The way Apple tells customers about product warranties is being scrutinised across Europe.
The European Commission has asked members to find out if Apple is letting customers know about their right to a minimum two-year warranty.
Consumer groups in 11 nations have complained that Apple has emphasised its own after-care service over statutory protections.
Apple said its service gave different protections to customers.
Bloomberg reported that Europe's Justice Commissioner Viviane Reding has written to member states to check if Apple's advertising mentioned the two-year minimum warranty.
Ms Reding said in many cases Apple was only mentioning the one-year warranty it offered rather than the statutory protection. "These are unacceptable marketing practices," wrote Ms Reding.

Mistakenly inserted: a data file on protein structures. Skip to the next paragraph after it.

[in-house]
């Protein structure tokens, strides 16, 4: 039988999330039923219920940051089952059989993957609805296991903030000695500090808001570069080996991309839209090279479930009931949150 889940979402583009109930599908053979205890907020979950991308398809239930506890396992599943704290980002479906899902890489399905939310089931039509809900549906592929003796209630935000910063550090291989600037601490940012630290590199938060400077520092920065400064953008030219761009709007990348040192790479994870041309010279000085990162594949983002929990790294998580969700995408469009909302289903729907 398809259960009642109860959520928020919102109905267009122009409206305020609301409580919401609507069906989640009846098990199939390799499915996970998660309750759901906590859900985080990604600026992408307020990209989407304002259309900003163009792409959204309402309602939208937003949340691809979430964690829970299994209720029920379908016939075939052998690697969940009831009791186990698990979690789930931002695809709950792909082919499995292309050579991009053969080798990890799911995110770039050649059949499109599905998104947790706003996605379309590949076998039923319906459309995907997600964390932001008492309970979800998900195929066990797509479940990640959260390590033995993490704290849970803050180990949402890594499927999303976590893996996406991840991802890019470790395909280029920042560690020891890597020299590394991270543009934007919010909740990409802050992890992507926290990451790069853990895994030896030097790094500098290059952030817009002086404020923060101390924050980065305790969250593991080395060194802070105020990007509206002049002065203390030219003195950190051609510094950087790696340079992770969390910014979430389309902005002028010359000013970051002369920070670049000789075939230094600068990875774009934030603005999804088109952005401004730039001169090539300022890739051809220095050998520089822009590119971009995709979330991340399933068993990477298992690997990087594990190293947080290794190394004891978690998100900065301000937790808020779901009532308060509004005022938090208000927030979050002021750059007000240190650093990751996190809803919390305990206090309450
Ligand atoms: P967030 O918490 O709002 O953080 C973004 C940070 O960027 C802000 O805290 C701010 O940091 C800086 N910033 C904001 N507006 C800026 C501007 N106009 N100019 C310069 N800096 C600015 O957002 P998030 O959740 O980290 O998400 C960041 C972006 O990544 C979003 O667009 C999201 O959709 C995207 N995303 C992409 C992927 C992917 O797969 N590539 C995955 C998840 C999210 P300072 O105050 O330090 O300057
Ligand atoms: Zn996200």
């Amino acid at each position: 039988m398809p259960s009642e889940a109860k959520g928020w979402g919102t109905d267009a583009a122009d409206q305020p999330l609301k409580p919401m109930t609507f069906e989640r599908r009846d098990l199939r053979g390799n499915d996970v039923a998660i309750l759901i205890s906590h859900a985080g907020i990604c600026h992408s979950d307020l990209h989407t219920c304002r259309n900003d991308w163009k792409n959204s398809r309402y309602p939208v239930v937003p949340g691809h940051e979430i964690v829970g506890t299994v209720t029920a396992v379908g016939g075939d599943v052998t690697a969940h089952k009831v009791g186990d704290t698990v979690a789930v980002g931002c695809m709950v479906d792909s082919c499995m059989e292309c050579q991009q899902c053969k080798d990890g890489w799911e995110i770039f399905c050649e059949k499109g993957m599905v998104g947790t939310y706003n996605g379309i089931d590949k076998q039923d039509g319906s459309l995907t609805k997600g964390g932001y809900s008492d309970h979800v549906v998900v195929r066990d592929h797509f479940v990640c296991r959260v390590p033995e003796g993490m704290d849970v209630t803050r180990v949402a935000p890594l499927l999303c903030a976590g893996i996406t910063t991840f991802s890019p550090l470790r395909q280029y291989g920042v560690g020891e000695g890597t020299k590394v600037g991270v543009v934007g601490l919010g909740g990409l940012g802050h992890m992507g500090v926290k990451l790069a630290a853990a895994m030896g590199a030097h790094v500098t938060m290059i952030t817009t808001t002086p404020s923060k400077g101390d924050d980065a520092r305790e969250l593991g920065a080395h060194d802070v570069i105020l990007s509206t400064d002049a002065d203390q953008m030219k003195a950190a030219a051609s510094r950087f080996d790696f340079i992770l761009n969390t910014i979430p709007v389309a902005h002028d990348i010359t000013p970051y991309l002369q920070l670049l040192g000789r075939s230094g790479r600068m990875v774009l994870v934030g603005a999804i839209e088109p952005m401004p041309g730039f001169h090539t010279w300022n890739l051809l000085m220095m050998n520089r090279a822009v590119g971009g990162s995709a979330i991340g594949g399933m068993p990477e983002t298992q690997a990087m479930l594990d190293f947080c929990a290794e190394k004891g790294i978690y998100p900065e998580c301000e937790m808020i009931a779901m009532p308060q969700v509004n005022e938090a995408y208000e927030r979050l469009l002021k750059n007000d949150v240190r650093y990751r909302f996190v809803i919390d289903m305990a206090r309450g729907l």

An Apple spokesman declined to comment but referred Bloomberg to information about statutory protections on its website.
In late 2011, Apple was fined £750,000 (900,000 euros; $1.21m) by Italian competition authorities who argued in court that it had not done enough to let people know about their rights under EU consumer laws.
Those laws say firms must replace a product if it does not work when it is first taken out of its box and switched on. By contrast, Apple's paid-for service contract provides for a replacement if the gadget breaks once it starts to be used.